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Official Review by Gary Butterworth, Stadium Journey Special Correspondent
With more than 40 test matches and a World Cup final on its half-century long resume, Lahore’s Gaddafi Stadium was the epicenter of Pakistani cricket until 2009, when a group of terrorists ambushed the visiting Sri Lankan national team just as their convoy was about to arrive here. The Sri Lankans’ quick-thinking bus driver continued through a hail of gunfire to the relative safety of Gaddafi Stadium. The driver of an accompanying vehicle in the convoy wasn’t as lucky; he was among the eight killed. Pakistani military helicopters landed on the playing field to evacuate the Sri Lankan team to safety, but international cricket has not returned to Pakistan since the last helicopter took off from here.
Somehow, life goes on. Pakistan’s national team has established a de facto home-away-from-home in the United Arab Emirates. The Pakistan Cricket Board still keeps its headquarters at Gaddafi, and the venue remains well cared for. Due in part to the attack, Pakistani domestic cricket mostly missed out on the global domestic cricket boom ushered in by the Indian Premier League, but various high-level domestic leagues do indeed exist, and most call Gaddafi home.
We set out to review Gaddafi Stadium from the perspective of an average cricket fan attending a match in the Gold League of the Quaid-e-Azam Trophy, Pakistan’s highest List A league. We turned up for the final day of the four-day match. Sadly, the gates were locked, and multiple security guards turned us away.
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Each area is rated from 0 to 5 stars with 5 being the best. The overall composite score is the "FANFARE Score".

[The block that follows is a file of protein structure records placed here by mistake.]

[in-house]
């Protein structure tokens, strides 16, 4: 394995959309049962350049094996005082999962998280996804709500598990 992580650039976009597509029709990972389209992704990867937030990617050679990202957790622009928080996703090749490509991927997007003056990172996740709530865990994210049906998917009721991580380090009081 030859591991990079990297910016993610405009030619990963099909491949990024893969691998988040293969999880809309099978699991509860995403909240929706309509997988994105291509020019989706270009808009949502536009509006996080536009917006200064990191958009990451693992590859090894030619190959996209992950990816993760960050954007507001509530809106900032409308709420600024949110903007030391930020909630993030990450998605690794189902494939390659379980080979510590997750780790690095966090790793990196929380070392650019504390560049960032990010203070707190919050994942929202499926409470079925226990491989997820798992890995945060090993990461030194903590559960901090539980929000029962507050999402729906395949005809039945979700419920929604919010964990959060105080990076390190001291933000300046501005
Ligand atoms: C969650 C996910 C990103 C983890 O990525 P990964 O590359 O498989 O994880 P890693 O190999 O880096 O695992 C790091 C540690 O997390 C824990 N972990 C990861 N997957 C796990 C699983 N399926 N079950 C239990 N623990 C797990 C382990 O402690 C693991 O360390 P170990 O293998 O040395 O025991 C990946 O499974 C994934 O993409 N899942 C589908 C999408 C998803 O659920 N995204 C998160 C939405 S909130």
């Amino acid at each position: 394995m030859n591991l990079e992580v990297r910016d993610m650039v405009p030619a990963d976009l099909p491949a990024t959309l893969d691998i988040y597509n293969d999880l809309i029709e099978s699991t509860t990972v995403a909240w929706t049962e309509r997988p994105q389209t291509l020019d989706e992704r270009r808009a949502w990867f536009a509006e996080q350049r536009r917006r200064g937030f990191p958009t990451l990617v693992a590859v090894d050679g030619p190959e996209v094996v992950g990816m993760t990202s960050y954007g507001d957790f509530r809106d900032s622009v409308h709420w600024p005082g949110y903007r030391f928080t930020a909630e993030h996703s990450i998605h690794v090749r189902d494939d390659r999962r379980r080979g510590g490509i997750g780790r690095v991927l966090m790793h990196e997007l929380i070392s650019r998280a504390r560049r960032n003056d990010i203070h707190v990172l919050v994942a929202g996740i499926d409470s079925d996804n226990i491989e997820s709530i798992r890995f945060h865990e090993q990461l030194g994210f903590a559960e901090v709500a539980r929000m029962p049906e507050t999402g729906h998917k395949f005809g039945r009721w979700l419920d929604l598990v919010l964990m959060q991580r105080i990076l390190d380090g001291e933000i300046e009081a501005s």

The Pepsi logos that were just barely visible on certain sections of seats through the locked gates tempted us, but alas, the match was closed to the public.
Kudos to organizers for manning a full scoreboard for the sole benefit of the players on the field. Beyond that, well, the weather was nice. Unfortunately, a match played behind closed doors doesn't have much of an atmosphere.
Three major stadiums, a noteworthy regional cricket ground, a few smaller sports fields, and an arts and culture center make up "Nishtar Park Sports Complex," but most Lahoris simply refer to this whole area as "Gaddafi Stadium." It includes Punjab Stadium, National Hockey Stadium, and Lahore City Cricket Association Ground. On those all-too-frequent days when none of the venues are attracting a crowd, this complex could be a black hole in the center of the city. Thankfully, it's not, as Lahore has succeeded in doing something that many US city planners promise but struggle to deliver: turning the stadium district into a year-round destination that sees plenty of life even on non-event days. Gaddafi Stadium's exterior is the center of the complex's everyday use. Restaurants, a banquet hall, and a book store are among the commercial establishments built underneath the cricket venue's stands. With direct access from the stadium's exterior, these establishments draw enough everyday traffic to keep the complex active despite the dearth of event dates.